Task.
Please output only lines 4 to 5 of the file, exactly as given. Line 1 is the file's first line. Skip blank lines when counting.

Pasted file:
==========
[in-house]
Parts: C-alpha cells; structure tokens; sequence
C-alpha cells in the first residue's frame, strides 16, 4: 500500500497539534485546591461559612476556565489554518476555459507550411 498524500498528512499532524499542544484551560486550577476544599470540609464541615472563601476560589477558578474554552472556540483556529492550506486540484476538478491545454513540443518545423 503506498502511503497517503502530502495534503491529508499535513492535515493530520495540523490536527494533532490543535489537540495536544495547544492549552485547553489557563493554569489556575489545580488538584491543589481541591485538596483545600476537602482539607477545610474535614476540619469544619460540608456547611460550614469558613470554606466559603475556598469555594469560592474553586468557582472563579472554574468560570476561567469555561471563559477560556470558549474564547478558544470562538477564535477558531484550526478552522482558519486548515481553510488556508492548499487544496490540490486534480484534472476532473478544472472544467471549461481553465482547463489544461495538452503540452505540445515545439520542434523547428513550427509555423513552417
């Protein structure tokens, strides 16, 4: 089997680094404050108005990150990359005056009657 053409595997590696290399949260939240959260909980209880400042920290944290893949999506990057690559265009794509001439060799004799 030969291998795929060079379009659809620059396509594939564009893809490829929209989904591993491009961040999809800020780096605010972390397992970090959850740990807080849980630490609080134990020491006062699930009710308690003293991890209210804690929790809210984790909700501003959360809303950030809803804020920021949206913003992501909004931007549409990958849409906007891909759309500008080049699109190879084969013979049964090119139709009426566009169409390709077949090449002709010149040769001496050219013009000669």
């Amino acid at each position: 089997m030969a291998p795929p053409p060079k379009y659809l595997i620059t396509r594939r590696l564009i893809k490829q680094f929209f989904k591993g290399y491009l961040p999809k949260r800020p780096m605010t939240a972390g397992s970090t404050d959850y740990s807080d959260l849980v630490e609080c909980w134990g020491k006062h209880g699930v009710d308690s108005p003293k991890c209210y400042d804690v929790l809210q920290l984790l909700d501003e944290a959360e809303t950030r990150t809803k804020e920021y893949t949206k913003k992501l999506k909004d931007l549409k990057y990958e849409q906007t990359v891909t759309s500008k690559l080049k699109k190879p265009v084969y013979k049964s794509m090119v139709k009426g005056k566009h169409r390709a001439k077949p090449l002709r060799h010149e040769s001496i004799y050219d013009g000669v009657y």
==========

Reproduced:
């Protein structure tokens, strides 16, 4: 089997680094404050108005990150990359005056009657 053409595997590696290399949260939240959260909980209880400042920290944290893949999506990057690559265009794509001439060799004799 030969291998795929060079379009659809620059396509594939564009893809490829929209989904591993491009961040999809800020780096605010972390397992970090959850740990807080849980630490609080134990020491006062699930009710308690003293991890209210804690929790809210984790909700501003959360809303950030809803804020920021949206913003992501909004931007549409990958849409906007891909759309500008080049699109190879084969013979049964090119139709009426566009169409390709077949090449002709010149040769001496050219013009000669």
């Amino acid at each position: 089997m030969a291998p795929p053409p060079k379009y659809l595997i620059t396509r594939r590696l564009i893809k490829q680094f929209f989904k591993g290399y491009l961040p999809k949260r800020p780096m605010t939240a972390g397992s970090t404050d959850y740990s807080d959260l849980v630490e609080c909980w134990g020491k006062h209880g699930v009710d308690s108005p003293k991890c209210y400042d804690v929790l809210q920290l984790l909700d501003e944290a959360e809303t950030r990150t809803k804020e920021y893949t949206k913003k992501l999506k909004d931007l549409k990057y990958e849409q906007t990359v891909t759309s500008k690559l080049k699109k190879p265009v084969y013979k049964s794509m090119v139709k009426g005056k566009h169409r390709a001439k077949p090449l002709r060799h010149e040769s001496i004799y050219d013009g000669v009657y």